PYNINMA: The heartwood is pale red-brown to grey-yellow or light red to reddish brown and darkens upon exposure. The rather wide sapwood is described as white to yellowish-brown, or light yellow-brown to grayish white with an occasional pinkish hue. The wood is usually straight grained, but may occasionally be crossed or wavy. A combination of the semi-ring pore structure and the occasionally wavy grain produces an attractive figure. Source: Indochina 

REDHEART :Red heart is host to a number of very interesting streaks and closed knots. In many ways it is similar to Blood wood in character and color. Source:  Central America/ Mexico

REDWOOD :Redwood is in the family of the largest living trees.  This California costal tree can have very large stumps that can still provide good usable wood.  This lumber is salvaged from those stumps. Source: California  

RENEGAS TIGER:Renegas Tiger (also known as Borneo Rosewood) has a medium to coarse texture and a straight to interlocked grain, which can yield a striped figure. Source: Indonesia

SNAKEWOOD :Snake wood Piratinera guianensis This is one of the world’s most rare species, only growing in a small region in the north part of South America. It is named Snake wood due to the remarkable resemblance to a real snake’s skin. Source: South America          

SOUTH AFRICAN BLACK WOOD :This wood is part of the rosewood family.  It has much the same color of ebony and is almost as hard, but the wood works easier and is often paired with the contrasting sap wood to highlight its dark browns and black. Source: Africa

SYCAMORE: Sycamore Arizona Sycamore is whitish to light yellow with some reddish brown. The grain is usually interlocked and irregular. Quarter sawn surfaces are reported to exhibit an attractive mottled texture.  Source:  North America- United States 

TAMBOTI: Tamboti is a hard wood; lustrous and with a powerful, persistent, and pleasant scent sweeter than that of sandalwood. This pleasant odor will last long after the wood is cut. A piece of furniture made of it can scent a large room for a long time. Because of its limited quantities, and the defectiveness of the tree, it is a rare wood and therefore sought for small fancy articles and high grade furniture. Source: Africa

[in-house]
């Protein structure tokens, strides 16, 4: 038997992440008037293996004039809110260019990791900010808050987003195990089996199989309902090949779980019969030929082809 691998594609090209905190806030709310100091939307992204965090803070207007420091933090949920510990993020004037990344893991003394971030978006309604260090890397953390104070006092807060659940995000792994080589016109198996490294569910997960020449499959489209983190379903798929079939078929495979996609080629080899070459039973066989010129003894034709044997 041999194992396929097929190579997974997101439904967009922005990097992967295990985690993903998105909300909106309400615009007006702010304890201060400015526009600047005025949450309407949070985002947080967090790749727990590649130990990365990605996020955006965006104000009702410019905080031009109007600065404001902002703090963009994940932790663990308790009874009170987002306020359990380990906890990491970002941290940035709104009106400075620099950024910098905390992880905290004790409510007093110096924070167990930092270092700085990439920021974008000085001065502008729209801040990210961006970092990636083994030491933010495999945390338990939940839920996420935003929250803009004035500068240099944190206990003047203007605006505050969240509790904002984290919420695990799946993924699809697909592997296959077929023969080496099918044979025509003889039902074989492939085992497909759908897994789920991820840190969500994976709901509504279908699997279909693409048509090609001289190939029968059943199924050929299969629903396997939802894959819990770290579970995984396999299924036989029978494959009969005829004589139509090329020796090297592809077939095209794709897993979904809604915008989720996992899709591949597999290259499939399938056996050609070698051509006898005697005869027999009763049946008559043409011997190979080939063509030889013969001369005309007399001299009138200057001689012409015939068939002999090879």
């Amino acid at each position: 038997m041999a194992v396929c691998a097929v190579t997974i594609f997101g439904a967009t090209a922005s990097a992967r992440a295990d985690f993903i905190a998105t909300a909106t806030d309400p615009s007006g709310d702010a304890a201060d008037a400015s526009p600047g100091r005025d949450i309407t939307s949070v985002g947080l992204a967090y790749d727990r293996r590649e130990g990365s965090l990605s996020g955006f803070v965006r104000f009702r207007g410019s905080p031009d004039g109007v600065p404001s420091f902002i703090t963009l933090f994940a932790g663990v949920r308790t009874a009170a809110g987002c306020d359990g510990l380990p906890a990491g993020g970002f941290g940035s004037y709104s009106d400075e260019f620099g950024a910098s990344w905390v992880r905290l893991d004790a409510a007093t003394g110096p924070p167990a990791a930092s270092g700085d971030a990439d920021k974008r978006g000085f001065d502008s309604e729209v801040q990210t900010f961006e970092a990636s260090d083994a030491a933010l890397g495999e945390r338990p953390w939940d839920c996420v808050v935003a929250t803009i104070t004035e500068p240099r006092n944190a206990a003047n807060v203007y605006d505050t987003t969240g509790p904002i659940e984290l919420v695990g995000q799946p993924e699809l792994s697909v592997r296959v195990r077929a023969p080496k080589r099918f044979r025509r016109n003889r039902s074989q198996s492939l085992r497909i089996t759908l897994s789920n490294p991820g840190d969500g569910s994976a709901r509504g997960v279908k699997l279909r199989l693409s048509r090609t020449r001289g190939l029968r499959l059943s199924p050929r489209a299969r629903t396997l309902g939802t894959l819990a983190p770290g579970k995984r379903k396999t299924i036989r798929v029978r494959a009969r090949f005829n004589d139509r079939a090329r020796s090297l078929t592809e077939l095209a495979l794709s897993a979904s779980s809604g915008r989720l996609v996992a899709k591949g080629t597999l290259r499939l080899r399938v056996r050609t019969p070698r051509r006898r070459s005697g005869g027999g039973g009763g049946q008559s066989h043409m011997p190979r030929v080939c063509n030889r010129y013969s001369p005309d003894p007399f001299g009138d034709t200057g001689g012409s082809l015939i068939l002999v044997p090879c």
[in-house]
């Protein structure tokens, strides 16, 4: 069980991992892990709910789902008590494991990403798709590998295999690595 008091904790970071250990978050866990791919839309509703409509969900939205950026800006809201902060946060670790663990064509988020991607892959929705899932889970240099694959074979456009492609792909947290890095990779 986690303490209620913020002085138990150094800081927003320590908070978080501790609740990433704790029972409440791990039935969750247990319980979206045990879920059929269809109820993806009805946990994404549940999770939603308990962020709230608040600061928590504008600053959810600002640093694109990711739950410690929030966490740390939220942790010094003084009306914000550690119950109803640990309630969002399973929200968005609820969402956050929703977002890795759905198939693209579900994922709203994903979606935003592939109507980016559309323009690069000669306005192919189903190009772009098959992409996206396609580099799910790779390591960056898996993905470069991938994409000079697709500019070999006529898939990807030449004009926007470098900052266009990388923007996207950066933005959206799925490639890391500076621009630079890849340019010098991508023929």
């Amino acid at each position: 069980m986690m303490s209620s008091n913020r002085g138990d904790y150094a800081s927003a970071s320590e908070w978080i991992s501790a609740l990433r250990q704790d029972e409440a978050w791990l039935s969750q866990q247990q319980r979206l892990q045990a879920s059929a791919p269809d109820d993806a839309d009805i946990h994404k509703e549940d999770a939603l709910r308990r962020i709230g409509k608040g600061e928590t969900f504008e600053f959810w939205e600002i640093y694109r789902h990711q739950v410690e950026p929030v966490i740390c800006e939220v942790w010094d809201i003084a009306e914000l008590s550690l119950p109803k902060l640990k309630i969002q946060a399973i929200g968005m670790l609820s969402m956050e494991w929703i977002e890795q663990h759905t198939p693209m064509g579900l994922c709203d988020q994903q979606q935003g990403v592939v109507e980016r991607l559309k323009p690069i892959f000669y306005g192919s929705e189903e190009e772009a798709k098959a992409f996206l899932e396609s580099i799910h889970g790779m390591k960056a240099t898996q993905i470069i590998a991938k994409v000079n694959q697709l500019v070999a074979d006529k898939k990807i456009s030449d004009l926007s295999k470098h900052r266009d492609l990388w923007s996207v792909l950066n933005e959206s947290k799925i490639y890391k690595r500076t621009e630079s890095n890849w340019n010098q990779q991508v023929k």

TEXAS EBONY: The colors of Texas Ebony heartwood range from a dark chocolate brown (almost coal black) to a dark brown with thin strips of lighter brown. This banded and somewhat swirling pattern of light brown streaks in the dark matrix resembles cream poured into coffee The sapwood is a bright golden yellow color, an attractive contrast to the heartwood. , Ebenopsis ebano.   Source: Texas

THUYA BURL: Thuya is always found in the burl form.  It is dug out of the ground and is often in small quantities. The wood often has golden brown and black burl eyes. Source: Northern Africa

TIGERWOOD: Also known as Goncalo Alves. The wood is golden brown to reddish brown with irregular black and brown streaks.  The grain is normally interlocked and or wavy. Source: Brazil    

TINEO: Is also known as Indian Apple.  The heartwood can have very striking bluish black variegated stripes though pinkish red.  Steinway Piano uses the wood to make one of their high end pianos. Source: South America

TULIP WOOD: This wood is heavy , hard and dense.  The wood takes a very high polish that highlights the varying shades of  pink, rose and red colors. The pattern is often  wavy and  interlocked.  The wood has become scarce on the open market. Source: Brazil

WALNUT: Walnut heartwood is a rich dark brown to purplish-black, mostly straight grained, but with wavy or curly grain occasionally present. The texture is rather coarse. Walnut works with hand or machine tools without difficulty, but with a moderate blunting effect on cutting edges. Holds nails or screws well, glues satisfactorily, and polishes to a high finish. Source: United States

ZIRICOTE: Zircote heartwood is tobacco colored to reddish brown, with irregular dark brown or blackish streaks and variegations, with more or less of an oily or waxy